Co Derry native Emma De Souza won a case in 2017 against the Home Office after it deemed she was British when her US-born husband Jake applied for a residence card.
However, an immigration tribunal yesterday upheld an appeal.
Under the Good Friday Agreement (GFA), people in the North of Ireland are entitled to identify as Irish, British or both.
Mr Coveney last night said he intends to raise the issue with Mr Smith today.
“UK Government has pledged to review rules around citizenship and deliver a long term solution consistent with GFA,” he said.
“An outcome is urgently needed and I will raise this again with Secretary of State for NI (Northern Ireland) tomorrow.”
After the Upper Tribunal Immigration and Asylum Chamber ruling yesterday, Ms DeSouza, from Magherafelt, pledged to take her case to the Court of Appeal in Belfast.
“After four years it’s safe to say we won’t be lying down any time soon,” she said.
“During that time we have had a lot of personal losses, we have lost family members, we have lost time with our families, we have lost opportunities, we have lost the first four years of our marriage, so we are certainly not going to go quietly into night with this decision – a decision that really goes against the spirit and purpose of the Good Friday Agreement.”
In 2015, Mr DeSouza had attempted to secure a UK residence card under European Law, with his wife sponsoring his application as a European Economic Area (EEA) national.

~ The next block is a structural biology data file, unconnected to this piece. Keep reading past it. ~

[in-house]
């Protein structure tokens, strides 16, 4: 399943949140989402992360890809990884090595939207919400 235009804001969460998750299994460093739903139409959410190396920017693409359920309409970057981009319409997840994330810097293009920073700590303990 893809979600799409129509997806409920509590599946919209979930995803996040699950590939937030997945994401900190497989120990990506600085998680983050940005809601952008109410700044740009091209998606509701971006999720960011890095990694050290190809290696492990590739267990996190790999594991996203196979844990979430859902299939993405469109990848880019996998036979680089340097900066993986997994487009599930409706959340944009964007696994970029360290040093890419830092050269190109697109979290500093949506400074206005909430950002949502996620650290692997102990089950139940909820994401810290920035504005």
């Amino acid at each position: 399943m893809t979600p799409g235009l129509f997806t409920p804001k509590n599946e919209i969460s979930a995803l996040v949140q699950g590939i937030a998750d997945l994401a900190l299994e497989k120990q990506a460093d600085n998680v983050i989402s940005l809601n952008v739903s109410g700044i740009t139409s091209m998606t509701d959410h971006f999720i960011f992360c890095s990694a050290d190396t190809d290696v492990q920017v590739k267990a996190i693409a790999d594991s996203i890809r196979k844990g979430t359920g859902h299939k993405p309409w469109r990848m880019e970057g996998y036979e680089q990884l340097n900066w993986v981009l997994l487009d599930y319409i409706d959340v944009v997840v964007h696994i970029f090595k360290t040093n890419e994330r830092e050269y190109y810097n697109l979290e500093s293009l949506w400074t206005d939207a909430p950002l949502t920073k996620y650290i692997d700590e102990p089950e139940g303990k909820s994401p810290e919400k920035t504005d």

However, the immigration regulations define that a sponsoring EEA national must be a citizen of an EEA state who is “not also a British citizen”.
As the Home Office considered Ms DeSouza a British citizen, it found that she did not meet the required definition and rejected the application.
She then had the option to assert British citizenship to secure residency for her husband under UK domestic immigration rules, not EU law.Alternately she was told she could renounce her British citizenship and then reapply as an EEA national.
The Co Derry woman insisted she should not have to declare herself British to enable her husband to stay in the UK, and should have the right, as an Irish woman, to avail of entitlement as an EEA national.
She argued that she never considered herself British and could she renounce citizenship she never had.
Ms DeSouza took a legal challenge against the Home Office and won, with a judge at a First Tier Immigration Tribunal ruling in 2017 that she was an “Irish national only who has only ever been such”.
The Home Office appealed against that decision at an Upper Tribunal hearing earlier this year. Those judges found in its favour.
Ms DeSouza said her case will have implications for EU citizens post-Brexit.
Finding in the government’s favour, Mr Justice Lane, president of the Upper Tribunal Immigration and Asylum Chamber, said to make citizenship dependent on “consent” raised a “host of difficulties”.